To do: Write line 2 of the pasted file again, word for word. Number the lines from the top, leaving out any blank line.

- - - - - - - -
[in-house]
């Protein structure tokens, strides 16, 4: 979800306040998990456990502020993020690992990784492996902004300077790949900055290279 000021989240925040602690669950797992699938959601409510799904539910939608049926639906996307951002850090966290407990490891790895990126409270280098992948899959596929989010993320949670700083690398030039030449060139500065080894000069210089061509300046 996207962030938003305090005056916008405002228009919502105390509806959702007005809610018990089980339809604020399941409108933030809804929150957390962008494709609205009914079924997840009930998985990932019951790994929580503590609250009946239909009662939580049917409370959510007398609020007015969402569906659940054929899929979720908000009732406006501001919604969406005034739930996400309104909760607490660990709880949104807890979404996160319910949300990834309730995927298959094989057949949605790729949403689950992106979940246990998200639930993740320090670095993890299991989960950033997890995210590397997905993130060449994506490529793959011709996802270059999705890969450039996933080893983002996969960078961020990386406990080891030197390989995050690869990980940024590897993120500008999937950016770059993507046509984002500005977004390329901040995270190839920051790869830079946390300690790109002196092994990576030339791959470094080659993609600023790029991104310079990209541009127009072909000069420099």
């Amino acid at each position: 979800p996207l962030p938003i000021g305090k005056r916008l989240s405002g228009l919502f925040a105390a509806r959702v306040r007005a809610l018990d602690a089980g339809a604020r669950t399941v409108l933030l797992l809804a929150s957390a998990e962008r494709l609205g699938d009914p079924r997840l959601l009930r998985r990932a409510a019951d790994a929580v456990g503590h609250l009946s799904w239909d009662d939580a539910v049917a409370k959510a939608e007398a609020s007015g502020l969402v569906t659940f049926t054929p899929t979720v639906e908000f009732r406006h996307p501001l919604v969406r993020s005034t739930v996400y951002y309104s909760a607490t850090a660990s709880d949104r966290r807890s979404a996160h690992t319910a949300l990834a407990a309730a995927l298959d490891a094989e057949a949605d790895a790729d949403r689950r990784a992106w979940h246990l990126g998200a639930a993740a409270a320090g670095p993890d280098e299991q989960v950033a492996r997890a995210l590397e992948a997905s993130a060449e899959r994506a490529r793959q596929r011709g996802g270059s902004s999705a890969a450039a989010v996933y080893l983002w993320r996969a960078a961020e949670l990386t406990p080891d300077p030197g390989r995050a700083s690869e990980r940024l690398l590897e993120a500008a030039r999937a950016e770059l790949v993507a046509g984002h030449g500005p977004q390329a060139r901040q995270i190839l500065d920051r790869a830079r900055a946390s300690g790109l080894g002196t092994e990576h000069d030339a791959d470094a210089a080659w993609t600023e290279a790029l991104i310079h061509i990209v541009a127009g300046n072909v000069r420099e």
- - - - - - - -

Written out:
């Protein structure tokens, strides 16, 4: 979800306040998990456990502020993020690992990784492996902004300077790949900055290279 000021989240925040602690669950797992699938959601409510799904539910939608049926639906996307951002850090966290407990490891790895990126409270280098992948899959596929989010993320949670700083690398030039030449060139500065080894000069210089061509300046 996207962030938003305090005056916008405002228009919502105390509806959702007005809610018990089980339809604020399941409108933030809804929150957390962008494709609205009914079924997840009930998985990932019951790994929580503590609250009946239909009662939580049917409370959510007398609020007015969402569906659940054929899929979720908000009732406006501001919604969406005034739930996400309104909760607490660990709880949104807890979404996160319910949300990834309730995927298959094989057949949605790729949403689950992106979940246990998200639930993740320090670095993890299991989960950033997890995210590397997905993130060449994506490529793959011709996802270059999705890969450039996933080893983002996969960078961020990386406990080891030197390989995050690869990980940024590897993120500008999937950016770059993507046509984002500005977004390329901040995270190839920051790869830079946390300690790109002196092994990576030339791959470094080659993609600023790029991104310079990209541009127009072909000069420099």